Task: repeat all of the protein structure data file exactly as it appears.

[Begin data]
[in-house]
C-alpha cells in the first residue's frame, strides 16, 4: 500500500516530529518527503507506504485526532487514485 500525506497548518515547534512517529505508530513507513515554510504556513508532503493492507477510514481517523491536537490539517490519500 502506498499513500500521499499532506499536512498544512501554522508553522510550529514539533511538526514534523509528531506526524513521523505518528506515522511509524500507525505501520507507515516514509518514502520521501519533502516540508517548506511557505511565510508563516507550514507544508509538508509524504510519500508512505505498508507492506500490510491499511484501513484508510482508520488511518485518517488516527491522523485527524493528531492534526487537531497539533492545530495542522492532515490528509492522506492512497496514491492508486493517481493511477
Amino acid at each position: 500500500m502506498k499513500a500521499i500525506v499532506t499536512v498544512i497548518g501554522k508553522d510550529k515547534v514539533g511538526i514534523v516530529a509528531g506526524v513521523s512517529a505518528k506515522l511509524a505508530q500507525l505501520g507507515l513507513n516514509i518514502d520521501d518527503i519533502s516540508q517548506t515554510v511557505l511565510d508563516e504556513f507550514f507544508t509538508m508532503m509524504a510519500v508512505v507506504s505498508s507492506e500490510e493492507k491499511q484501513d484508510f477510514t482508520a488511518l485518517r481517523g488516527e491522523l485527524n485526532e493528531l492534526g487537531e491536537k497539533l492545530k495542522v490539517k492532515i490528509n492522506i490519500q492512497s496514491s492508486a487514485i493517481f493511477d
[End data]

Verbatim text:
[in-house]
C-alpha cells in the first residue's frame, strides 16, 4: 500500500516530529518527503507506504485526532487514485 500525506497548518515547534512517529505508530513507513515554510504556513508532503493492507477510514481517523491536537490539517490519500 502506498499513500500521499499532506499536512498544512501554522508553522510550529514539533511538526514534523509528531506526524513521523505518528506515522511509524500507525505501520507507515516514509518514502520521501519533502516540508517548506511557505511565510508563516507550514507544508509538508509524504510519500508512505505498508507492506500490510491499511484501513484508510482508520488511518485518517488516527491522523485527524493528531492534526487537531497539533492545530495542522492532515490528509492522506492512497496514491492508486493517481493511477
Amino acid at each position: 500500500m502506498k499513500a500521499i500525506v499532506t499536512v498544512i497548518g501554522k508553522d510550529k515547534v514539533g511538526i514534523v516530529a509528531g506526524v513521523s512517529a505518528k506515522l511509524a505508530q500507525l505501520g507507515l513507513n516514509i518514502d520521501d518527503i519533502s516540508q517548506t515554510v511557505l511565510d508563516e504556513f507550514f507544508t509538508m508532503m509524504a510519500v508512505v507506504s505498508s507492506e500490510e493492507k491499511q484501513d484508510f477510514t482508520a488511518l485518517r481517523g488516527e491522523l485527524n485526532e493528531l492534526g487537531e491536537k497539533l492545530k495542522v490539517k492532515i490528509n492522506i490519500q492512497s496514491s492508486a487514485i493517481f493511477d